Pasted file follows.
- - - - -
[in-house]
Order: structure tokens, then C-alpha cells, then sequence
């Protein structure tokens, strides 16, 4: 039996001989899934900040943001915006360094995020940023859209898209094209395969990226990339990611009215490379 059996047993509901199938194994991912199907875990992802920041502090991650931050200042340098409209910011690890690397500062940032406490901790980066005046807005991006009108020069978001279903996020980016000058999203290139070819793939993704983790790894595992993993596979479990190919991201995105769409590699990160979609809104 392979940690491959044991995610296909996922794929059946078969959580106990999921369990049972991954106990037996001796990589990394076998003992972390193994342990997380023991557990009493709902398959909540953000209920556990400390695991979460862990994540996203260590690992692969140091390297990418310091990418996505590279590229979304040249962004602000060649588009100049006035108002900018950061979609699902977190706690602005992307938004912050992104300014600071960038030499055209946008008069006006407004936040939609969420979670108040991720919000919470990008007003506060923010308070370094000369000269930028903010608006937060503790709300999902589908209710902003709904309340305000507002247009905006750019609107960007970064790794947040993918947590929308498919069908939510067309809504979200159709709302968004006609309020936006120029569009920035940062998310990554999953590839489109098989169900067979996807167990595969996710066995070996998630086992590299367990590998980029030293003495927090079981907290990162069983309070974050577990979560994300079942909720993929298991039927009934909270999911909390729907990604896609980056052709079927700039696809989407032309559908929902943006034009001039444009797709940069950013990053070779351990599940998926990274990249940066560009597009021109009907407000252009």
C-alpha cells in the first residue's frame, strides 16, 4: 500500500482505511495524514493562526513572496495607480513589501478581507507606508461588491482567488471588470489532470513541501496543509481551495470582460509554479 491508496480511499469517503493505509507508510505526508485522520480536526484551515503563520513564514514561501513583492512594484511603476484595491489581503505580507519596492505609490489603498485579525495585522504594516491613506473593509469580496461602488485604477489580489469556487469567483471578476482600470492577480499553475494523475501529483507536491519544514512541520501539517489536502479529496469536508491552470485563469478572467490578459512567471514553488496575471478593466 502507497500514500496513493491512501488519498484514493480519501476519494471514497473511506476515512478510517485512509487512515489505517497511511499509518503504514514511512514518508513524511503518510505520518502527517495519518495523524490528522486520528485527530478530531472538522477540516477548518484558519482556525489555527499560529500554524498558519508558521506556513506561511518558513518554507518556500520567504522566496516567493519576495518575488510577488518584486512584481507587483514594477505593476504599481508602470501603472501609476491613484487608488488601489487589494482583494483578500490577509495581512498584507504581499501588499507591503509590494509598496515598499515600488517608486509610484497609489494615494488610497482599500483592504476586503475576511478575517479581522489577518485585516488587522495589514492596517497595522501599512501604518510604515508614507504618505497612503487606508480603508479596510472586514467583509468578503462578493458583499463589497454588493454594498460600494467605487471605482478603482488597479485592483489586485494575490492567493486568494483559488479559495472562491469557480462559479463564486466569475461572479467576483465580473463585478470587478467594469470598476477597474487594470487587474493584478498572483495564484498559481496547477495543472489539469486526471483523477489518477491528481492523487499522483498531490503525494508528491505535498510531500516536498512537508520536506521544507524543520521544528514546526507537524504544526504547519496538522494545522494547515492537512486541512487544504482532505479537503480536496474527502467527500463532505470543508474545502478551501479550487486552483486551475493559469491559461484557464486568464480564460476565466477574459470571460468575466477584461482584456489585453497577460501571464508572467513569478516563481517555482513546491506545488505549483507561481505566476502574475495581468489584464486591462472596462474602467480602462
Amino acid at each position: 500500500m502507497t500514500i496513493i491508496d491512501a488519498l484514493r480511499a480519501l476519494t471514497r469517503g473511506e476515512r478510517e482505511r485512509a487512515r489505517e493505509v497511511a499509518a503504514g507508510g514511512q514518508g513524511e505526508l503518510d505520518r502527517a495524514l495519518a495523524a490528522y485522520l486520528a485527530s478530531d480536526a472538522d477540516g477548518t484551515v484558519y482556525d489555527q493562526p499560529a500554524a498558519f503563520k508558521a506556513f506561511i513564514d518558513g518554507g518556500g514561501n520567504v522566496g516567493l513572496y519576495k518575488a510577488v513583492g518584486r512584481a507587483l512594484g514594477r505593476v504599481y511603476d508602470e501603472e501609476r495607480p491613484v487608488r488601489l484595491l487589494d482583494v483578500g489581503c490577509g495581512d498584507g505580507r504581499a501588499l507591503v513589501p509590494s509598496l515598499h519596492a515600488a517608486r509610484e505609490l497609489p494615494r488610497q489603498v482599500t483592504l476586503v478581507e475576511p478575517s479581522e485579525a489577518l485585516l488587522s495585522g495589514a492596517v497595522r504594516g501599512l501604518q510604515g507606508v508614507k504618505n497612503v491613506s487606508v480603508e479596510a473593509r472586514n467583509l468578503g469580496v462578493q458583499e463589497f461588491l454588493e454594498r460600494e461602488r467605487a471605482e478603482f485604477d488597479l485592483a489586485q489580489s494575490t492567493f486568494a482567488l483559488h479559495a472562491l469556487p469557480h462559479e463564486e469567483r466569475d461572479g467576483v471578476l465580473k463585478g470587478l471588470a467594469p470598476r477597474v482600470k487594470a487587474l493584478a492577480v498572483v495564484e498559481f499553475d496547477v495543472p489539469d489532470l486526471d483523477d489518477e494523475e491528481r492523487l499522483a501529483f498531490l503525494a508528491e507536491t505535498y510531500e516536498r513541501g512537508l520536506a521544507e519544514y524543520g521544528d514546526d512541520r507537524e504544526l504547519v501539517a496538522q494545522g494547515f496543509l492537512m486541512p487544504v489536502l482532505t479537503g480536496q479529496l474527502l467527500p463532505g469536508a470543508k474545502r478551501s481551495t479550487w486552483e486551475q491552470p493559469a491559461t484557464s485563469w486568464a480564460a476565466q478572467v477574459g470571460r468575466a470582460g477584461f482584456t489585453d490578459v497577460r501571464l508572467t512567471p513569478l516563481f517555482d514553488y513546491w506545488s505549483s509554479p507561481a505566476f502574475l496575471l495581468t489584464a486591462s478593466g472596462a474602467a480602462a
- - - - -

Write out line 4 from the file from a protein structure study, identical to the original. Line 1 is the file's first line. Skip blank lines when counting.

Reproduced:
C-alpha cells in the first residue's frame, strides 16, 4: 500500500482505511495524514493562526513572496495607480513589501478581507507606508461588491482567488471588470489532470513541501496543509481551495470582460509554479 491508496480511499469517503493505509507508510505526508485522520480536526484551515503563520513564514514561501513583492512594484511603476484595491489581503505580507519596492505609490489603498485579525495585522504594516491613506473593509469580496461602488485604477489580489469556487469567483471578476482600470492577480499553475494523475501529483507536491519544514512541520501539517489536502479529496469536508491552470485563469478572467490578459512567471514553488496575471478593466 502507497500514500496513493491512501488519498484514493480519501476519494471514497473511506476515512478510517485512509487512515489505517497511511499509518503504514514511512514518508513524511503518510505520518502527517495519518495523524490528522486520528485527530478530531472538522477540516477548518484558519482556525489555527499560529500554524498558519508558521506556513506561511518558513518554507518556500520567504522566496516567493519576495518575488510577488518584486512584481507587483514594477505593476504599481508602470501603472501609476491613484487608488488601489487589494482583494483578500490577509495581512498584507504581499501588499507591503509590494509598496515598499515600488517608486509610484497609489494615494488610497482599500483592504476586503475576511478575517479581522489577518485585516488587522495589514492596517497595522501599512501604518510604515508614507504618505497612503487606508480603508479596510472586514467583509468578503462578493458583499463589497454588493454594498460600494467605487471605482478603482488597479485592483489586485494575490492567493486568494483559488479559495472562491469557480462559479463564486466569475461572479467576483465580473463585478470587478467594469470598476477597474487594470487587474493584478498572483495564484498559481496547477495543472489539469486526471483523477489518477491528481492523487499522483498531490503525494508528491505535498510531500516536498512537508520536506521544507524543520521544528514546526507537524504544526504547519496538522494545522494547515492537512486541512487544504482532505479537503480536496474527502467527500463532505470543508474545502478551501479550487486552483486551475493559469491559461484557464486568464480564460476565466477574459470571460468575466477584461482584456489585453497577460501571464508572467513569478516563481517555482513546491506545488505549483507561481505566476502574475495581468489584464486591462472596462474602467480602462